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Science: Tree-Death Rates, On the Rise Since 1955, May Be Linked to Climate Change
Sugar pine dying from bark beetle attack in Yosemite National Park
[Image courtesy Jerry Franklin]
Trees in the old forests of the western United States have been dying at ever greater rates in recent decades, likely because of regional climate warming, researchers say in the 23 January issue of Science.
Phillip van Mantgem, a research ecologist at the United States Geological Survey Western Ecological Research Center, and his colleagues analyzed records from undisturbed old-growth forests and report that tree mortality rates have more than doubled since 1955.
"Tree death rates are like interest on a bank account—the effects compound over time," said study coauthor Nate Stephenson, also with the U.S. Geological Survey. "A doubling of death rates eventually could reduce average tree age in a forest by half, thus reducing average tree size."
Changes in tree mortality can have long-term effects on a forest's overall structure and the resources it consumes, which in turn can influence the amount of carbon the forest can store and, ultimately, how the planet responds to climate change.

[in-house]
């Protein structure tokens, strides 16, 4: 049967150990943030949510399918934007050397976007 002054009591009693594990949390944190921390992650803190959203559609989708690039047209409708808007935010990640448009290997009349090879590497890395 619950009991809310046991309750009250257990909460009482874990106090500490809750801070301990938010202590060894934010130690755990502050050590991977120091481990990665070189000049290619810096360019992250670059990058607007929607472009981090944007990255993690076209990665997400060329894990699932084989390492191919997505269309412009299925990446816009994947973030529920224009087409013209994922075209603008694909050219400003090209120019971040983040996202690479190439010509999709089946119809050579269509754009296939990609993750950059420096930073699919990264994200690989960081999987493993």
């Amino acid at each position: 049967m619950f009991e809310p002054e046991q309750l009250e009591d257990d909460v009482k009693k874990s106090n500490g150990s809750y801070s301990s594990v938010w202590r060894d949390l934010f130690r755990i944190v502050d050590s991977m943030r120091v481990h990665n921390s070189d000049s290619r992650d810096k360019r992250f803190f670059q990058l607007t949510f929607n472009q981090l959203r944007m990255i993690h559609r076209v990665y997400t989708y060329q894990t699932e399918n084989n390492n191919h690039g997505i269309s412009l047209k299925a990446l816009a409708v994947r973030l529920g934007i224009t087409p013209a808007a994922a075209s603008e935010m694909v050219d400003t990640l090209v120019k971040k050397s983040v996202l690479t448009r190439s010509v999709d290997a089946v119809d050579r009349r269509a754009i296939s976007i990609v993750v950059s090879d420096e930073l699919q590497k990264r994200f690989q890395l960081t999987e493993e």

The trend the researchers have identified applies to trees of different sizes and types, growing at different elevations and in forests with different fire histories, suggesting that the changes are not simply due to increasing competition for resources or aging of large trees.
In their study, the authors note that from the 1970s to 2006, the period that includes the bulk of their data, the mean annual temperature of the western United States increased at a rate of 0.3 degrees C to 0.4 degrees C per decade, and increased even more at the higher elevations typically occupied by forests. They suggest that regional warming may be to blame for the increased tree mortality, since it may have led to stress from drought or pests, or both.
22 January 2009